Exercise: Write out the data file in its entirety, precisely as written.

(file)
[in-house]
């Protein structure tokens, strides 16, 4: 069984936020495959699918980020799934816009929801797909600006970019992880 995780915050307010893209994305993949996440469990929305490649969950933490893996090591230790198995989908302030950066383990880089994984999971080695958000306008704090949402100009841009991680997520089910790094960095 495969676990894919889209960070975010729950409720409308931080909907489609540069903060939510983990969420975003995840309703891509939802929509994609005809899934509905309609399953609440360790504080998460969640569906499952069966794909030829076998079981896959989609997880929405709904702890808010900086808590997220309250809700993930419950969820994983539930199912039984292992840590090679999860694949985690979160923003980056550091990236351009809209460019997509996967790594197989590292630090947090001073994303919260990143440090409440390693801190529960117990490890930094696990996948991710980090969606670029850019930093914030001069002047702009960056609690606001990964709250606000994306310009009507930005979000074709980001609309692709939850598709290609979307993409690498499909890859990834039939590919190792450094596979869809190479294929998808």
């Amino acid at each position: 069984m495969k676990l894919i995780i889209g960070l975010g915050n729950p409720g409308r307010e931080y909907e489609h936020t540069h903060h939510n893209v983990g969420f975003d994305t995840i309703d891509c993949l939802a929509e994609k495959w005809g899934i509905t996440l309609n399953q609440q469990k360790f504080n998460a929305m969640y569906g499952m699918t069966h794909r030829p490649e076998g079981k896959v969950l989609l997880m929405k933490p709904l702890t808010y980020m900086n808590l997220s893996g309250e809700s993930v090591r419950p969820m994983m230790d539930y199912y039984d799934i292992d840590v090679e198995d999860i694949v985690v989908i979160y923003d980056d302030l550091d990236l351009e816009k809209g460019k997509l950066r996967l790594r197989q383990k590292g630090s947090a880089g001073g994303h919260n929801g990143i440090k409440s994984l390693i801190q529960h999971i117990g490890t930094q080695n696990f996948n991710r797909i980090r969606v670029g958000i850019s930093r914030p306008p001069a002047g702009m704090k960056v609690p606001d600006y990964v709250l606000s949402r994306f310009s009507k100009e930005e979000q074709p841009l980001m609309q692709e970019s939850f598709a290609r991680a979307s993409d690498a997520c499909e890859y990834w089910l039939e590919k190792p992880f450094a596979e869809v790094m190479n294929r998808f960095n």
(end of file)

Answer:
[in-house]
């Protein structure tokens, strides 16, 4: 069984936020495959699918980020799934816009929801797909600006970019992880 995780915050307010893209994305993949996440469990929305490649969950933490893996090591230790198995989908302030950066383990880089994984999971080695958000306008704090949402100009841009991680997520089910790094960095 495969676990894919889209960070975010729950409720409308931080909907489609540069903060939510983990969420975003995840309703891509939802929509994609005809899934509905309609399953609440360790504080998460969640569906499952069966794909030829076998079981896959989609997880929405709904702890808010900086808590997220309250809700993930419950969820994983539930199912039984292992840590090679999860694949985690979160923003980056550091990236351009809209460019997509996967790594197989590292630090947090001073994303919260990143440090409440390693801190529960117990490890930094696990996948991710980090969606670029850019930093914030001069002047702009960056609690606001990964709250606000994306310009009507930005979000074709980001609309692709939850598709290609979307993409690498499909890859990834039939590919190792450094596979869809190479294929998808």
């Amino acid at each position: 069984m495969k676990l894919i995780i889209g960070l975010g915050n729950p409720g409308r307010e931080y909907e489609h936020t540069h903060h939510n893209v983990g969420f975003d994305t995840i309703d891509c993949l939802a929509e994609k495959w005809g899934i509905t996440l309609n399953q609440q469990k360790f504080n998460a929305m969640y569906g499952m699918t069966h794909r030829p490649e076998g079981k896959v969950l989609l997880m929405k933490p709904l702890t808010y980020m900086n808590l997220s893996g309250e809700s993930v090591r419950p969820m994983m230790d539930y199912y039984d799934i292992d840590v090679e198995d999860i694949v985690v989908i979160y923003d980056d302030l550091d990236l351009e816009k809209g460019k997509l950066r996967l790594r197989q383990k590292g630090s947090a880089g001073g994303h919260n929801g990143i440090k409440s994984l390693i801190q529960h999971i117990g490890t930094q080695n696990f996948n991710r797909i980090r969606v670029g958000i850019s930093r914030p306008p001069a002047g702009m704090k960056v609690p606001d600006y990964v709250l606000s949402r994306f310009s009507k100009e930005e979000q074709p841009l980001m609309q692709e970019s939850f598709a290609r991680a979307s993409d690498a997520c499909e890859y990834w089910l039939e590919k190792p992880f450094a596979e869809v790094m190479n294929r998808f960095n």